What Man does echoes throughout all space and time. Immorality doesn't just destroy lives. It destroys the world. That's Jewish Ecology. My actions affect nature. My actions echo in the farthest reaches of the cosmos. The era of Noach was filled perversion to the extent that man started to be intimate with animals. G-d brought a flood to wash away that corruption from the earth.
How can we be so insensitive to what is going on around us?
We are living in a period of history know as the ikvata d'mashicha - the birth-pangs of mashiach. We are witnessing a world sinking to a level from which it cannot descend further. Depravity can go just so far before it devours itself; it will rot like a seed until nothing is left.
But from that putrefaction will spring forth a shoot of untainted and un-taintable purity.
Ikvata is an Aramaic word. It has the same root as the word for "heel." Why should the coming of the redemption be connected to the "heel"?
Every generation corresponds to a part of the body. We are the generation of the "heel." The heel is the lowest and the least sensitive part of the human body. You can stick a needle in the fleshy part of the heel and not even feel pain.
If we really knew what was going on in these last generations, we would literally not be able to stand. G-d in his infinite mercy has given us an insensitivity to events so that we can carry on.
In Israel, we are sitting on a volcano. And life goes on. Almost every day people die in violent and tragic circumstances. And life goes on. We don't feel it. We just carry on.Very soon, G-d will bring the final curtain down on world history. It will be clear why every little thing had to happen in the way that it happened. We will laugh at what we thought was tragedy. Our mouths will be full with the laughter of recognition.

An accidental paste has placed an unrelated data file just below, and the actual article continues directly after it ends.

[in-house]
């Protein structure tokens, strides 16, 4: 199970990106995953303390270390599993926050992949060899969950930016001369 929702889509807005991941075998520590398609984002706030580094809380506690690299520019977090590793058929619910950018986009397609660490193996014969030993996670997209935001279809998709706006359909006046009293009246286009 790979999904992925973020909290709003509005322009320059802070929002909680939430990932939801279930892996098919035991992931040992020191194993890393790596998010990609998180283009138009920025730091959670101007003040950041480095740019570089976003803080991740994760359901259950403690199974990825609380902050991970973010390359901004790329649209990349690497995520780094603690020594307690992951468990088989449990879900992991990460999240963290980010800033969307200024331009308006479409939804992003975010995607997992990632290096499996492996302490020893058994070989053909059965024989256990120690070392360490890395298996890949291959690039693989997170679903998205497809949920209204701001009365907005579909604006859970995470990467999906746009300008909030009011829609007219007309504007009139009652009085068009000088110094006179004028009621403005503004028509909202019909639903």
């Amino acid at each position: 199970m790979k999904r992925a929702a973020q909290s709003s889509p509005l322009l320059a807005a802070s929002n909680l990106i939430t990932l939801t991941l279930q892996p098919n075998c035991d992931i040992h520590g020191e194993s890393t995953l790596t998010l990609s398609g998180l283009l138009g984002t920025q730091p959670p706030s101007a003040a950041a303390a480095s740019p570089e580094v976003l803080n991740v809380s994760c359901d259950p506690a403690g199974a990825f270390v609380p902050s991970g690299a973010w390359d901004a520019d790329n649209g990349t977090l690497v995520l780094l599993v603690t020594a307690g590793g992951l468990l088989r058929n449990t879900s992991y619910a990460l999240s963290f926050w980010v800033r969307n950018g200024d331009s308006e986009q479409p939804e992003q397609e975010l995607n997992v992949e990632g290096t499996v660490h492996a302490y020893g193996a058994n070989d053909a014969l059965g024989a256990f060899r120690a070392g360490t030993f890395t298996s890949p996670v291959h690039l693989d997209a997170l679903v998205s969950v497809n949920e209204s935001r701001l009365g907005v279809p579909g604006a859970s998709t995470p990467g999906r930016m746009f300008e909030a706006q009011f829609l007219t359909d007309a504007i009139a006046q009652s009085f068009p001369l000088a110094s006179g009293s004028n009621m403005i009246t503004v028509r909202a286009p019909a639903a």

And then G-d will take our hearts of stone and replace them with hearts of flesh and blood.
Rabbi Elchanon Wasserman and others
Yirmiyahu 1:1- 23
"Divrei Yirmiyahu" is the first haftara of the "Three-of-Affliction" trilogy read between 17 Tammuz and 9 Av. It contains Jeremiah's ominous vision of Israel's ruin and first exile at the hand of Babylon's King Nebuchadnezzar.
Yirmiyahu's vision of a menacing, almond-wood rod indicates that the time of Israel's punishment is ripening, like the hasty ripening of an almond. His vision of a cauldron with its north lip a-boil warns of Israel's northern neighbor, Babylon, wielding that rod. If they repent, however, G-d will remember their "youthful kindness" when, as a fledgling nation, they forsook a familiar Egypt and like a starry-eyed bride followed G-d into a frightening wasteland.
In his introduction to the Book of Yirmiyahu, Malbim notes that this book contains more "irregularities" in spelling and grammar than any other book of Tanach. This, explains Malbim, is due to the exalted nature of Yirmiyahu's vision, which can almost be compared to that of Moshe's. Just as the Five Books of Moses contain untold layers of meaning, many of them hinted through oddities of spelling and grammar, so too, the book of Yirmiyahu reaches beyond the normal bounds of expression due to Yirmiyahu's lofty grasp, above that of most other prophets.
The Sages sum up the Book of Yirmiyahu as "entirely destruction." Even in English, a "jeremiah" is any predictor of gloom and doom. Why, indeed, did G-d specifically invest such a great prophet, one of the very greatest, with the vision of Israel's destruction and exile?
"All G-d does is for the good," say our Sages. Perhaps Yirmiyahu's exalted perception was the very reason he was chosen to bring word of the exile: From his lofty vantage point, he - like no other in his generation - could perceive the joy hidden in the tears.
Written and Compiled by Rabbi Yaakov Asher Sinclair
General Editor: Rabbi Moshe Newman
Production Design: Michael Treblow